Early treatment of HIV may improve long-term care
One of the reasons why it's recommended that sexually active individuals receive a sexually transmitted disease (STD) test on a regular basis is because many infections are more easily and effectively treated when caught early. A new study from researchers at the Academic Medical Center at the University of Amsterdam has revealed that this may be true even for difficult-to-treat HIV.
The scientists discovered that early treatment with combination antiretroviral therapy (cART) results in a delayed start of long-term HIV treatment. This is important because once a person begins this stringent regimen there is often no going back without experiencing a worsened condition.
Authors of the study observed three subsets of patients with primary HIV infection: one which was given no treatment, one that received 24 weeks of cART and a third which was administered cART for 60 weeks.
The researchers reported that individuals who received cART tended to have a lower viral load than those who were not treated. Additionally, people in the control group began long-term therapy an average of 0.7 years after the randomization, while individuals in the 24-week and 60-week subsets began treatment three and 1.8 years following their cART therapy.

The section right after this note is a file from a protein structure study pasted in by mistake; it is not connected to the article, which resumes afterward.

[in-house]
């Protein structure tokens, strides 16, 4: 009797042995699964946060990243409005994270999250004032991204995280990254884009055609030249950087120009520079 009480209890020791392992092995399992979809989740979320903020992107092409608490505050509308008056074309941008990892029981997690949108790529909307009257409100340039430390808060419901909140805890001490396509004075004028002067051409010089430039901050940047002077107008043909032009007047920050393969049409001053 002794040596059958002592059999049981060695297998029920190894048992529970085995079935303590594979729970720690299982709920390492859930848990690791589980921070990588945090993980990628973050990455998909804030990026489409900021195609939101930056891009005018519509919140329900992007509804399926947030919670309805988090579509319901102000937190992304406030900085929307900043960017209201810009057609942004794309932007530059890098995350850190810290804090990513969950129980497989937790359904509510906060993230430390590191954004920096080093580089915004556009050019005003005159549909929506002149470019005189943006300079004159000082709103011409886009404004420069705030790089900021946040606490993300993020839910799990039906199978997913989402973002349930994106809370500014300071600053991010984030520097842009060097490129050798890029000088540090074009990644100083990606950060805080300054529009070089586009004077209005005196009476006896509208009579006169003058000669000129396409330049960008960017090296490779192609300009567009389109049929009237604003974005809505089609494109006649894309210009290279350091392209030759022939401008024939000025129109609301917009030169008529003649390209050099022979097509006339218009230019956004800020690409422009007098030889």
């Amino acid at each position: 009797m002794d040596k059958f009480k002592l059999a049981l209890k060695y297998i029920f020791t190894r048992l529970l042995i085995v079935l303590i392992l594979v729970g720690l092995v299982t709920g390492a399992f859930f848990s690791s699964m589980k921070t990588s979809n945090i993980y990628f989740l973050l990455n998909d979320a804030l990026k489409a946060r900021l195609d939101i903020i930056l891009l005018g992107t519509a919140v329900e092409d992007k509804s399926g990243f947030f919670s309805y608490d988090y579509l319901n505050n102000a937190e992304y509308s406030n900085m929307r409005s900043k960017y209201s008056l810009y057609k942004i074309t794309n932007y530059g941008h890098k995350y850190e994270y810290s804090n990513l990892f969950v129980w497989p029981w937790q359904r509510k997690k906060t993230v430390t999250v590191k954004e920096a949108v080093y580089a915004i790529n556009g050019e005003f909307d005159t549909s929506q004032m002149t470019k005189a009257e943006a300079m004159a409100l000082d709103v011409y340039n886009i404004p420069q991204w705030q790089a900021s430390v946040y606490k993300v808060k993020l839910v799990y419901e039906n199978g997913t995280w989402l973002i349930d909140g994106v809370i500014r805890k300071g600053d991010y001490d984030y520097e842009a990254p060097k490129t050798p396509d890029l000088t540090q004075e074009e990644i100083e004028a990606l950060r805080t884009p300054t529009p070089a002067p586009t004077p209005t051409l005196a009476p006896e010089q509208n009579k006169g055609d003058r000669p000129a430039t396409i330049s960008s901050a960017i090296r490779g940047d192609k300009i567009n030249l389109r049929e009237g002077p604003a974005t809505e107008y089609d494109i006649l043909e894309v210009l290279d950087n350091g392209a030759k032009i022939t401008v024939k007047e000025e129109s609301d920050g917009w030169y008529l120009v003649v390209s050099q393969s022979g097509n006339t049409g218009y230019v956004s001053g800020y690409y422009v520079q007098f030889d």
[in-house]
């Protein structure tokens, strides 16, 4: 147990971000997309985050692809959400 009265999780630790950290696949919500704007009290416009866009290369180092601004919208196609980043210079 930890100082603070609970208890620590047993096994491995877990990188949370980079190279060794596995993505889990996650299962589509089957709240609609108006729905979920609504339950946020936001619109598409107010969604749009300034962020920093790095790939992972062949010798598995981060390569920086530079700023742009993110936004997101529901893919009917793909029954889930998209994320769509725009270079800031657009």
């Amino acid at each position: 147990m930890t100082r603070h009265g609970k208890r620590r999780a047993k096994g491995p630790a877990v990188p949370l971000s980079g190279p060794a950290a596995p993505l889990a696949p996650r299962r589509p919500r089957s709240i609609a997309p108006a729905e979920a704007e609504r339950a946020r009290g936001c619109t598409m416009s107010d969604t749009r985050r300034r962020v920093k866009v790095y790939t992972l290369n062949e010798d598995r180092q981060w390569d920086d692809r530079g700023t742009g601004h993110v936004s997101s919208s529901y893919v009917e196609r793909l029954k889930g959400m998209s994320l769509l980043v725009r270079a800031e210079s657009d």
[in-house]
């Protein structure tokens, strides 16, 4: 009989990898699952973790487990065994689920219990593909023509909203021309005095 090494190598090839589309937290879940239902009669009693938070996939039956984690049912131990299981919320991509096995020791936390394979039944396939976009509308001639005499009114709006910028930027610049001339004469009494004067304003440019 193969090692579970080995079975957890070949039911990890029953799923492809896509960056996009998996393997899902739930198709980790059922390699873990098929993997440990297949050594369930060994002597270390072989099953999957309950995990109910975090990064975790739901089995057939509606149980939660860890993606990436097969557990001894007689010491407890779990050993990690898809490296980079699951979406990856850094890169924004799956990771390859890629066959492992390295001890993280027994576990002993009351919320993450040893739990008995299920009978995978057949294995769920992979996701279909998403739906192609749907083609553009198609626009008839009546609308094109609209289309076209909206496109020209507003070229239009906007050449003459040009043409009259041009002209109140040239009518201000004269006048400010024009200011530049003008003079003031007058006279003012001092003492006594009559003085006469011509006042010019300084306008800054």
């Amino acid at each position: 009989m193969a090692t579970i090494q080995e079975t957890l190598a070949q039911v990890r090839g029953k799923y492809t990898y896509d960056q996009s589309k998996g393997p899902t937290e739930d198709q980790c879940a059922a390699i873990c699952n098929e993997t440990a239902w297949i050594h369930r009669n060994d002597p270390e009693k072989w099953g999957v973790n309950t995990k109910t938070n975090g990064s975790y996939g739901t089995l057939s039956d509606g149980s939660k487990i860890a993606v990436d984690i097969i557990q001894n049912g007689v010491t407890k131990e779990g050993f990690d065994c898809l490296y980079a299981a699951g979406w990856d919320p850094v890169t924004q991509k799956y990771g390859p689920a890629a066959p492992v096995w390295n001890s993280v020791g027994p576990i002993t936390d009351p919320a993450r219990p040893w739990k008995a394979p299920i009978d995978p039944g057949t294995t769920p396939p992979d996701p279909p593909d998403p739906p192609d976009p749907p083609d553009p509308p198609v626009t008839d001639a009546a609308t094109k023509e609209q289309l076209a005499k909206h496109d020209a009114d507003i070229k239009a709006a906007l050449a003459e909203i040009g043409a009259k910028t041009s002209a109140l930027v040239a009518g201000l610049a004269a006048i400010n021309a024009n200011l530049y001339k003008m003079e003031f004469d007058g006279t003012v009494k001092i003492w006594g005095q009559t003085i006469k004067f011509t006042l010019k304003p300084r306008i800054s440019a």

"Although extended follow-up studies are needed to evaluate the long-term benefits of such early treatment, starting cART when the patient is ready to do so seems the most reasonable advice for patients with [primary HIV Infection]," wrote the study authors in the journal PLoS Medicine.
Results of this study underscore the importance of regular STD testing. Additionally, proper and consistent condom use has been shown to significantly reduce a person's chances of becoming infected with STDs, such as HIV.